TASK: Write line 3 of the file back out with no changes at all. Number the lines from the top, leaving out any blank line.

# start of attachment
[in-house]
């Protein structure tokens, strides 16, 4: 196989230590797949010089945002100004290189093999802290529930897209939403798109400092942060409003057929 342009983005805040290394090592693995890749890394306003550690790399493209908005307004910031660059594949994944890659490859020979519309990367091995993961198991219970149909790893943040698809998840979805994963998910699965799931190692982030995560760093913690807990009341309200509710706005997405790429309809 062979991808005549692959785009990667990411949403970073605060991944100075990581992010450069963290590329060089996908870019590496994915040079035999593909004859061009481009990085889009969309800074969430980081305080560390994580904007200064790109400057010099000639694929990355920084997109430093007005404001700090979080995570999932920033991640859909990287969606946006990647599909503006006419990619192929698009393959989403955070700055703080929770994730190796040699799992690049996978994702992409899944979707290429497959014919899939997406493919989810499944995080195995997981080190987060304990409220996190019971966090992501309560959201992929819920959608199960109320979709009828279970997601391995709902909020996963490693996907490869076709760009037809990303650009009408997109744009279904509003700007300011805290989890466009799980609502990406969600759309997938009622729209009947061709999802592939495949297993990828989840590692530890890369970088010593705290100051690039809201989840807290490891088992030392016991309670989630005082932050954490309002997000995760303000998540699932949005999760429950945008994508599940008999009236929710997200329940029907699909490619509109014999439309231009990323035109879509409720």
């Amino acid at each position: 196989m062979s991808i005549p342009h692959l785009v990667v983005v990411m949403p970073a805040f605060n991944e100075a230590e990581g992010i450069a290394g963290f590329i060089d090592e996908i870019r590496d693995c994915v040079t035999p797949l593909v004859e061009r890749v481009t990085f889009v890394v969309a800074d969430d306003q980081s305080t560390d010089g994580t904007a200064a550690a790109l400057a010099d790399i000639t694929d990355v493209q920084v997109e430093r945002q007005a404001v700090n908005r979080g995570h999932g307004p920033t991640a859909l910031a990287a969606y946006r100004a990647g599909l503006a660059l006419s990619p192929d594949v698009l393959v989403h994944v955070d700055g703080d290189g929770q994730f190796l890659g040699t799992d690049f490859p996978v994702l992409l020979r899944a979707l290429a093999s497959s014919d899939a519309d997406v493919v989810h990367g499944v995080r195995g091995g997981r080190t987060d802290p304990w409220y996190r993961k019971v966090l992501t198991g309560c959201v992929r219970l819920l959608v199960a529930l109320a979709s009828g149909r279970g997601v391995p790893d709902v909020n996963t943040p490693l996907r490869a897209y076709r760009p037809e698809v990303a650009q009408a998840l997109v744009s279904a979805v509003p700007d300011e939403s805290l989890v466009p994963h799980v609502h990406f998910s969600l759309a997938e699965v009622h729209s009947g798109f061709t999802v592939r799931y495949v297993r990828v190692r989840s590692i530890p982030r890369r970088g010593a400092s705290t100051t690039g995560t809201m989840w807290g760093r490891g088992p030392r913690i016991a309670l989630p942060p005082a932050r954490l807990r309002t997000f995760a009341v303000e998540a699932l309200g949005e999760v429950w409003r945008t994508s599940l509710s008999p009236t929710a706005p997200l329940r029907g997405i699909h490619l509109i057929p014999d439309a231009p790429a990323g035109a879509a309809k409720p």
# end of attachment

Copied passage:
């Amino acid at each position: 196989m062979s991808i005549p342009h692959l785009v990667v983005v990411m949403p970073a805040f605060n991944e100075a230590e990581g992010i450069a290394g963290f590329i060089d090592e996908i870019r590496d693995c994915v040079t035999p797949l593909v004859e061009r890749v481009t990085f889009v890394v969309a800074d969430d306003q980081s305080t560390d010089g994580t904007a200064a550690a790109l400057a010099d790399i000639t694929d990355v493209q920084v997109e430093r945002q007005a404001v700090n908005r979080g995570h999932g307004p920033t991640a859909l910031a990287a969606y946006r100004a990647g599909l503006a660059l006419s990619p192929d594949v698009l393959v989403h994944v955070d700055g703080d290189g929770q994730f190796l890659g040699t799992d690049f490859p996978v994702l992409l020979r899944a979707l290429a093999s497959s014919d899939a519309d997406v493919v989810h990367g499944v995080r195995g091995g997981r080190t987060d802290p304990w409220y996190r993961k019971v966090l992501t198991g309560c959201v992929r219970l819920l959608v199960a529930l109320a979709s009828g149909r279970g997601v391995p790893d709902v909020n996963t943040p490693l996907r490869a897209y076709r760009p037809e698809v990303a650009q009408a998840l997109v744009s279904a979805v509003p700007d300011e939403s805290l989890v466009p994963h799980v609502h990406f998910s969600l759309a997938e699965v009622h729209s009947g798109f061709t999802v592939r799931y495949v297993r990828v190692r989840s590692i530890p982030r890369r970088g010593a400092s705290t100051t690039g995560t809201m989840w807290g760093r490891g088992p030392r913690i016991a309670l989630p942060p005082a932050r954490l807990r309002t997000f995760a009341v303000e998540a699932l309200g949005e999760v429950w409003r945008t994508s599940l509710s008999p009236t929710a706005p997200l329940r029907g997405i699909h490619l509109i057929p014999d439309a231009p790429a990323g035109a879509a309809k409720p």